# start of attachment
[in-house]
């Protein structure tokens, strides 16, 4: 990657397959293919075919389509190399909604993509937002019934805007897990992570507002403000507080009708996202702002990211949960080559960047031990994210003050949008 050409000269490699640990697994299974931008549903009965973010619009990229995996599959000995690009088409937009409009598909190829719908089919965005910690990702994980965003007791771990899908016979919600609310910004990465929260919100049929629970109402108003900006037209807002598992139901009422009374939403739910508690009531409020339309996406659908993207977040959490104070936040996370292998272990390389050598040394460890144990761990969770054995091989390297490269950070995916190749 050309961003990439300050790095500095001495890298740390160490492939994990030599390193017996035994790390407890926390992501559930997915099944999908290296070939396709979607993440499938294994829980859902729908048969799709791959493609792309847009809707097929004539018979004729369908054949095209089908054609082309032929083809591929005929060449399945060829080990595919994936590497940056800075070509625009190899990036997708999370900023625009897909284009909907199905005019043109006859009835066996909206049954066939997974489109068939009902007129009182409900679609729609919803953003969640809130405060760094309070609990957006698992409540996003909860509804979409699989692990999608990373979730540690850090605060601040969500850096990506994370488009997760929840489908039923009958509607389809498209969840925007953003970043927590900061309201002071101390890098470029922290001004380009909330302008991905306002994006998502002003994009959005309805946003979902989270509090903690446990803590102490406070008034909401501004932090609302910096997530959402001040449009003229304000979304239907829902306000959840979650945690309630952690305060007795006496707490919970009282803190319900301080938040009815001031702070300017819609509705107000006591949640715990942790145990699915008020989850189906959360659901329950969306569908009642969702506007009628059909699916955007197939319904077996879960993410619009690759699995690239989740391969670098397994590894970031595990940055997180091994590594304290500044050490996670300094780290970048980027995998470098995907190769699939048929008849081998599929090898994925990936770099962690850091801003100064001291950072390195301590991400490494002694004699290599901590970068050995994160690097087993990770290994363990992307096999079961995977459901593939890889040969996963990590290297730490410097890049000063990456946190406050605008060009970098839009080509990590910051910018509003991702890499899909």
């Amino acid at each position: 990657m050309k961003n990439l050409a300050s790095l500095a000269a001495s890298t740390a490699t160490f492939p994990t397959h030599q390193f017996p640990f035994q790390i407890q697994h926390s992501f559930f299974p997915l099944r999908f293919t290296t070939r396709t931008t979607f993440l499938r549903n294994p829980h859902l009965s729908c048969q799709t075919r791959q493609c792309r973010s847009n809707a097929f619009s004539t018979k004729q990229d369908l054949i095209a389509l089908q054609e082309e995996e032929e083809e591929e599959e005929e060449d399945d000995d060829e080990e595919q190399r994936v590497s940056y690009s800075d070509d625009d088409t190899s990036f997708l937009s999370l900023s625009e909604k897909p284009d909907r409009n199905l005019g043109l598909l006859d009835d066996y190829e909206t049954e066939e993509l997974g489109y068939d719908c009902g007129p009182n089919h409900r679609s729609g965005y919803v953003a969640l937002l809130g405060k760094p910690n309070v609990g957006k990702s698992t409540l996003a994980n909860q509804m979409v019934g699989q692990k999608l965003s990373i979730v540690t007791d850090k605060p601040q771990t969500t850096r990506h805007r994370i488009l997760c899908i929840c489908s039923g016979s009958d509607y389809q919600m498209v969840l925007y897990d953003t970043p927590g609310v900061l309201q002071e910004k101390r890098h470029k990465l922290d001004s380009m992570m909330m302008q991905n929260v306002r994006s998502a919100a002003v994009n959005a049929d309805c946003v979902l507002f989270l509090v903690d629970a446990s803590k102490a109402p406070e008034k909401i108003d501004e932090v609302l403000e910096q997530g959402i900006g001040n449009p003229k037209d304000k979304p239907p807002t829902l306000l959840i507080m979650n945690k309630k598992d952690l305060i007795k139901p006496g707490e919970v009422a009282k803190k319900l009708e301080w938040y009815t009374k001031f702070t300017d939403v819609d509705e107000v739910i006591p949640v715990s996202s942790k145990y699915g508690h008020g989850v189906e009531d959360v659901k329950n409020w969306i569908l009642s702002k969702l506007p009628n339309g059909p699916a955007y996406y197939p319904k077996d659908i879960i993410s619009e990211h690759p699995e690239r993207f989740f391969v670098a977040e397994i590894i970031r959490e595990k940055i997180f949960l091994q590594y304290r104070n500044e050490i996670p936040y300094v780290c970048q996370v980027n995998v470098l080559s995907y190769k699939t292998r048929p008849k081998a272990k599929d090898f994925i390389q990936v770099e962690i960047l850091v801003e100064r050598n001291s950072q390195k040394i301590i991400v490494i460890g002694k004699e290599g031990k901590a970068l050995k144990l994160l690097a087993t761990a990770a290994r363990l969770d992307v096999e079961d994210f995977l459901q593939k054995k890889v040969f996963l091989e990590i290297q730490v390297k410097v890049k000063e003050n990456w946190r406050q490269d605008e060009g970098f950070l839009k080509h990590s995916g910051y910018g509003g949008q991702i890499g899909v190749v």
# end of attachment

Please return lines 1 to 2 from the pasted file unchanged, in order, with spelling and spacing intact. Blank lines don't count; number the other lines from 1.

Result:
[in-house]
């Protein structure tokens, strides 16, 4: 990657397959293919075919389509190399909604993509937002019934805007897990992570507002403000507080009708996202702002990211949960080559960047031990994210003050949008 050409000269490699640990697994299974931008549903009965973010619009990229995996599959000995690009088409937009409009598909190829719908089919965005910690990702994980965003007791771990899908016979919600609310910004990465929260919100049929629970109402108003900006037209807002598992139901009422009374939403739910508690009531409020339309996406659908993207977040959490104070936040996370292998272990390389050598040394460890144990761990969770054995091989390297490269950070995916190749 050309961003990439300050790095500095001495890298740390160490492939994990030599390193017996035994790390407890926390992501559930997915099944999908290296070939396709979607993440499938294994829980859902729908048969799709791959493609792309847009809707097929004539018979004729369908054949095209089908054609082309032929083809591929005929060449399945060829080990595919994936590497940056800075070509625009190899990036997708999370900023625009897909284009909907199905005019043109006859009835066996909206049954066939997974489109068939009902007129009182409900679609729609919803953003969640809130405060760094309070609990957006698992409540996003909860509804979409699989692990999608990373979730540690850090605060601040969500850096990506994370488009997760929840489908039923009958509607389809498209969840925007953003970043927590900061309201002071101390890098470029922290001004380009909330302008991905306002994006998502002003994009959005309805946003979902989270509090903690446990803590102490406070008034909401501004932090609302910096997530959402001040449009003229304000979304239907829902306000959840979650945690309630952690305060007795006496707490919970009282803190319900301080938040009815001031702070300017819609509705107000006591949640715990942790145990699915008020989850189906959360659901329950969306569908009642969702506007009628059909699916955007197939319904077996879960993410619009690759699995690239989740391969670098397994590894970031595990940055997180091994590594304290500044050490996670300094780290970048980027995998470098995907190769699939048929008849081998599929090898994925990936770099962690850091801003100064001291950072390195301590991400490494002694004699290599901590970068050995994160690097087993990770290994363990992307096999079961995977459901593939890889040969996963990590290297730490410097890049000063990456946190406050605008060009970098839009080509990590910051910018509003991702890499899909």